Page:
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Israel Update: May 2002

May 9, 2009 | by

In this issue: Exploding myths, a visit to the Holy Land, and the question of pigskin for terrorists.


In an interview with the Dutch newspaper "Trau" (March 31, 1977), PLO executive committee member Zahir Muhsein said:

"The Palestinian people does not exist. The creation of a Palestinian state is only a means for continuing our struggle against the state of Israel for our Arab unity. In reality today there is no difference between Jordanians, Palestinians, Syrians and Lebanese. Only for political and tactical reasons do we speak today about the existence of a Palestinian people, since Arab national interests demand that we posit the existence of a distinct ‘Palestinian people’ to oppose Zionism.

“For tactical reasons, Jordan, which is a sovereign state with defined borders, cannot raise claims to Haifa and Jaffa. While as a Palestinian, I can undoubtedly demand Haifa, Jaffa, Beer-Sheva and Jerusalem. However, the moment we reclaim our right to all of Palestine, we will not wait even a minute to unite Palestine and Jordan."


Moslem clerics have responded with mockery to the myth that putting pigskin on the bodies of Muslim terrorists prevents them from entering paradise.

Sheikh Palazzi, head of the Italian Islamic Community and an outspoken supporter of Israel, told IMRA:

"In traditional Sunni Islam, the status of the intermediate period between death and resurrection is such that an eventual profanation of the copse or its contact with impure substances can cause pains for the soul, and this is the reasons why corpses are accurately washed from any unclean substance and enwrapped.

"The only exception to this rule is the case of a shahid (martyr). Eventual outrages to his corpse are in that case considered part of his martyrdom, do not cause pain to the soul, but on the contrary make his reward in the world-to-come even greater. Consequently, the body of a shahid is never washed and enwrapped."


This week, the online publication published an excellent analysis piece, "Why Israel is Winning the War Against Suicide Bombers" by Jonathan Chait. An excerpt:

Last week a suicide bomber killed 15 Israelis outside of Tel Aviv. Here is how a New York Times editorial reacted: "But as was sadly demonstrated again yesterday, no amount of military action can stop the suicidal madness. That can only happen if there is Palestinian moderation, Israeli restraint and progress toward an equitable settlement."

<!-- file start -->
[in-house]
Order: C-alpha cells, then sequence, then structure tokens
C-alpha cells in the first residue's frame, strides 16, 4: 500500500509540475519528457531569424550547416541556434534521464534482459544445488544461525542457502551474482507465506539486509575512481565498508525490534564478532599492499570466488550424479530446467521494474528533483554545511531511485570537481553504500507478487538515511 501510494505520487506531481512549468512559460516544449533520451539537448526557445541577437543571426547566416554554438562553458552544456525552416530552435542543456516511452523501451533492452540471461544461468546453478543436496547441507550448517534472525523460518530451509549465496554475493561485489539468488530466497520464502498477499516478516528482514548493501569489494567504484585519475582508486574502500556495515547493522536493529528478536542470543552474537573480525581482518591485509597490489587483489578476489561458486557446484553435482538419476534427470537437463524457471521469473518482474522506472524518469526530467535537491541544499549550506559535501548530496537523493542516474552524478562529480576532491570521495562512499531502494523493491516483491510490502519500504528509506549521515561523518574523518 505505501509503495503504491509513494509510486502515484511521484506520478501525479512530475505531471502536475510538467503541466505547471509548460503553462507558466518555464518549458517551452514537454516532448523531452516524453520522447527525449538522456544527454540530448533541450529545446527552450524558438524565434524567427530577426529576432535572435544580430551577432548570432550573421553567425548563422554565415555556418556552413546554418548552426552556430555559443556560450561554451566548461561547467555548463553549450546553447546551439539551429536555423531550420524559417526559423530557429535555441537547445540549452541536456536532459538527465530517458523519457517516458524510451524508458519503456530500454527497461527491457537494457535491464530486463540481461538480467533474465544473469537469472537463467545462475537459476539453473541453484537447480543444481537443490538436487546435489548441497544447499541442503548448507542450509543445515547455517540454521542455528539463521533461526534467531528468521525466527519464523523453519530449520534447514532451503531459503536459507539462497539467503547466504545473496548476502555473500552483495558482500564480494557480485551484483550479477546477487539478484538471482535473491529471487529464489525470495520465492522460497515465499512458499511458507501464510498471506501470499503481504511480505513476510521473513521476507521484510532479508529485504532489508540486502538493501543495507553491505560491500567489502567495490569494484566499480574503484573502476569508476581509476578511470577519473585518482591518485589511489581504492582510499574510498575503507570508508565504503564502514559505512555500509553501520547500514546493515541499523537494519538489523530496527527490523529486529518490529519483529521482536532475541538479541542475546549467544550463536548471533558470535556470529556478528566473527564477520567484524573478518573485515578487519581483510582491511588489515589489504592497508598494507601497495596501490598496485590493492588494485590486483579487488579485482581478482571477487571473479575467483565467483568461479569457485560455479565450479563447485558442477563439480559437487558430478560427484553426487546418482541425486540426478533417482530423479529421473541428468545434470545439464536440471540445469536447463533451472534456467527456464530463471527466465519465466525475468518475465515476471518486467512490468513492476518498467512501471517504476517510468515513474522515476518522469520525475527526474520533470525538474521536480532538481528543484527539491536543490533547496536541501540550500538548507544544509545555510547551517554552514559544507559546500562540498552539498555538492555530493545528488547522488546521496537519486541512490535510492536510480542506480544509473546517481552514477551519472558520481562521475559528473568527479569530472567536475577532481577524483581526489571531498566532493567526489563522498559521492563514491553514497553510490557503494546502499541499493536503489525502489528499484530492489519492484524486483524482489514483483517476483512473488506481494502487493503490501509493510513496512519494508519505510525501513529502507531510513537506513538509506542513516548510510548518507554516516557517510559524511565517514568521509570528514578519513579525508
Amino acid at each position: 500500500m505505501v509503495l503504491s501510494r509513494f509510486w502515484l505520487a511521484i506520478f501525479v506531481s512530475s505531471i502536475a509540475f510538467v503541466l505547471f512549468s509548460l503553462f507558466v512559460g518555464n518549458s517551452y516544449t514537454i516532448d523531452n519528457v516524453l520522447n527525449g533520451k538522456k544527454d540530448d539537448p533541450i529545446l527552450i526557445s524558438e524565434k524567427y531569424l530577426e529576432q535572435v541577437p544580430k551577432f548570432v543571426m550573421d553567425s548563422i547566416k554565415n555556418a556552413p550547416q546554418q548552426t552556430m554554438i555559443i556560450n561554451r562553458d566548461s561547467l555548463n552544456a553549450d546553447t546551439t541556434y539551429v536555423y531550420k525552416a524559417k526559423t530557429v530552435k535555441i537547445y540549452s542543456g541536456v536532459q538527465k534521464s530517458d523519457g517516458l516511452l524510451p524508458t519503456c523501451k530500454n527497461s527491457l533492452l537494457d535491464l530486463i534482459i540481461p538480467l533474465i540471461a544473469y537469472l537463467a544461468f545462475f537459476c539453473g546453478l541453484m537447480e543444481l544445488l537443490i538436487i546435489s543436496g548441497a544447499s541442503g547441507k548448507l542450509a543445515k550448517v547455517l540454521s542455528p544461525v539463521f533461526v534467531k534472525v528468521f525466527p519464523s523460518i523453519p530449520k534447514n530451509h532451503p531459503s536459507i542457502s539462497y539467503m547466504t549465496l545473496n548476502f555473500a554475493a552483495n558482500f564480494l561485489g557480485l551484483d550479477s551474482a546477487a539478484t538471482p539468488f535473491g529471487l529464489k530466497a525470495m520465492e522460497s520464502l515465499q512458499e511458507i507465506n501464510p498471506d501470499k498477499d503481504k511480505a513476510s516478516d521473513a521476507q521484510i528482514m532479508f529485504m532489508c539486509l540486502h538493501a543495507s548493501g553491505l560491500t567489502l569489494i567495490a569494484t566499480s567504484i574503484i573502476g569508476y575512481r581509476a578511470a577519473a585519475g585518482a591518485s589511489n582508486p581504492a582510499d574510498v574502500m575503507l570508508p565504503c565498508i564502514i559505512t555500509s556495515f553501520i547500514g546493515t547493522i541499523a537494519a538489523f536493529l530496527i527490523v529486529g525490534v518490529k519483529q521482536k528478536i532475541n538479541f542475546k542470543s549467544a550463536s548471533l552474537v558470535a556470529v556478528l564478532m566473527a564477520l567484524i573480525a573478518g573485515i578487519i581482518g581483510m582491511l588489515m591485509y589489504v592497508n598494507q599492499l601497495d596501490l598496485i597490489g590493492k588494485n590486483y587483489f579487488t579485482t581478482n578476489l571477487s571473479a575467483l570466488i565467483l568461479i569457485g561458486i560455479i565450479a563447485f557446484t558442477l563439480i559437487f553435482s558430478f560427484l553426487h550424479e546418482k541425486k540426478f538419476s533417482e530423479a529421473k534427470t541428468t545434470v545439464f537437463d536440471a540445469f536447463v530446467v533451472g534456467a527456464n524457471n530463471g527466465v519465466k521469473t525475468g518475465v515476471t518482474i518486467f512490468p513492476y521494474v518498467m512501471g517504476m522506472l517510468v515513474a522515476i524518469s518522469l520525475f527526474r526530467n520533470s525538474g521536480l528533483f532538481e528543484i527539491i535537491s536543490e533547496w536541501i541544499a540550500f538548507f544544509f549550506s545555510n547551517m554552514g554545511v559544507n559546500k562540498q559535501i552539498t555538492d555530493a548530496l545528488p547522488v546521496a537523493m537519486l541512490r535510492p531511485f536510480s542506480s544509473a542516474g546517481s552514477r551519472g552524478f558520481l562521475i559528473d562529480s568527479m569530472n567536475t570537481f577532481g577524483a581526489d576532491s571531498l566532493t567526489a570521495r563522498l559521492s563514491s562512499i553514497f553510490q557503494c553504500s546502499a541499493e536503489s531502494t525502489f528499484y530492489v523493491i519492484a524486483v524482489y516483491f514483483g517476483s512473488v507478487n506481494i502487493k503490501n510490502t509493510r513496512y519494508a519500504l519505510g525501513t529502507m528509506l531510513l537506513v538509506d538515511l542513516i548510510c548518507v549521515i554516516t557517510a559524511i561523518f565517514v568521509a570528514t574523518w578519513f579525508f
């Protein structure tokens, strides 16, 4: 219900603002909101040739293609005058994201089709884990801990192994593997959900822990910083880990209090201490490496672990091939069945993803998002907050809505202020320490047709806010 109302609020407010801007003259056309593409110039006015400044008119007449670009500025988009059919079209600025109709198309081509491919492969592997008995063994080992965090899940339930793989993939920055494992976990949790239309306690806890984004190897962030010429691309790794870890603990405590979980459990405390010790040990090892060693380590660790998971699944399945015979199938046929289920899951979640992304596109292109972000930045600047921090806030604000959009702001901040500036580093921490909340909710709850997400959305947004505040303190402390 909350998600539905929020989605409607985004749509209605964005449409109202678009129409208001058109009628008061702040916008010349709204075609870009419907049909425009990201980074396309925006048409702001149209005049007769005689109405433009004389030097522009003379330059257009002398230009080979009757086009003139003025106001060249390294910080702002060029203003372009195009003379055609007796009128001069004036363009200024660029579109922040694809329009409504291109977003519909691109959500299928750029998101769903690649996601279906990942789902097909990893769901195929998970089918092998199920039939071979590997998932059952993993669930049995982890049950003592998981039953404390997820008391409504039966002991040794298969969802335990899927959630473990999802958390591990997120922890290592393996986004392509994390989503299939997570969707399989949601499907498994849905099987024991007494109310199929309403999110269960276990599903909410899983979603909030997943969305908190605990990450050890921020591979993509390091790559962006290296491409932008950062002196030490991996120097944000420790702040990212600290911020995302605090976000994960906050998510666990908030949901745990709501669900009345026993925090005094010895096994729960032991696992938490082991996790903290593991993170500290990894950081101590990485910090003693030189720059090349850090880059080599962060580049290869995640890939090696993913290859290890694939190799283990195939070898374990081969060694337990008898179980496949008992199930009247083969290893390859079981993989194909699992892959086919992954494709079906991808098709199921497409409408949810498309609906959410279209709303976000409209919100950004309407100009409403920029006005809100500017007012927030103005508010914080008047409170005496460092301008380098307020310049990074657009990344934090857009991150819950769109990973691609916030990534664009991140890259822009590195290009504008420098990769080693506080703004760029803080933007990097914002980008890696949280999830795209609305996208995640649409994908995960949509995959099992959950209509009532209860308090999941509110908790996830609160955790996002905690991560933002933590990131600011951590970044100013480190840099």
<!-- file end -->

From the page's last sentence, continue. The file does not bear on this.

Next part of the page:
You have probably read sentiments along these lines so many times that this reasoning sounds sensible. But it's complete nonsense. First of all, the bomber came from the radical group Hamas, which openly rejects any peace with Israel and tends to strike anytime progress toward peace appears imminent. So, far from deterring suicide bombings by Hamas, an "equitable settlement" would likely have provoked more.

Second, prior to Israel's offensive in the West Bank, suicide bombers were striking at nearly a once-a-day rate. Since then, they've struck at a rate closer to once a month. Third, last week's attacker came from the one location (the Gaza Strip) that Israel didn't target.


Moshe owns and operates the Shorashim Gift Shop in the Jewish Quarter of Jerusalem ( He told the following story:

In a town in New Jersey a father picked up his son up from school. The boy was a month away from being a Bar Mitzvah. There is an old custom of beginning to wear the Teffilin (phylacteries) a month before one's 13th birthday. The boy was going to celebrate this first time with his family and school friends that Thursday, and his father was picking him up in order to buy the boy a suit for the occasion.

The boy noticed the serious look in his father's eyes.

"Son," his father said, "I'm not going with you to the party in school on Thursday."

The boy was flabbergasted. "But Dad, this only happens once! How can you miss it?"

His father looked at him and said: "We're also not going to get you a suit today. Actually we're on our way to the airport. You and I are going to Jerusalem, and the first time you put on Tefillin is going to be at the Western Wall."

When they came into my gift shop several days later, the father explained that not only was this the best way to commemorate this moment in his son's life. He felt that this "trip" at this time in Israel's life was the most apt lesson he could pass on to his son. The boy was euphoric and learned that no celebration is complete in a Jew's life without including and heartening Jerusalem.

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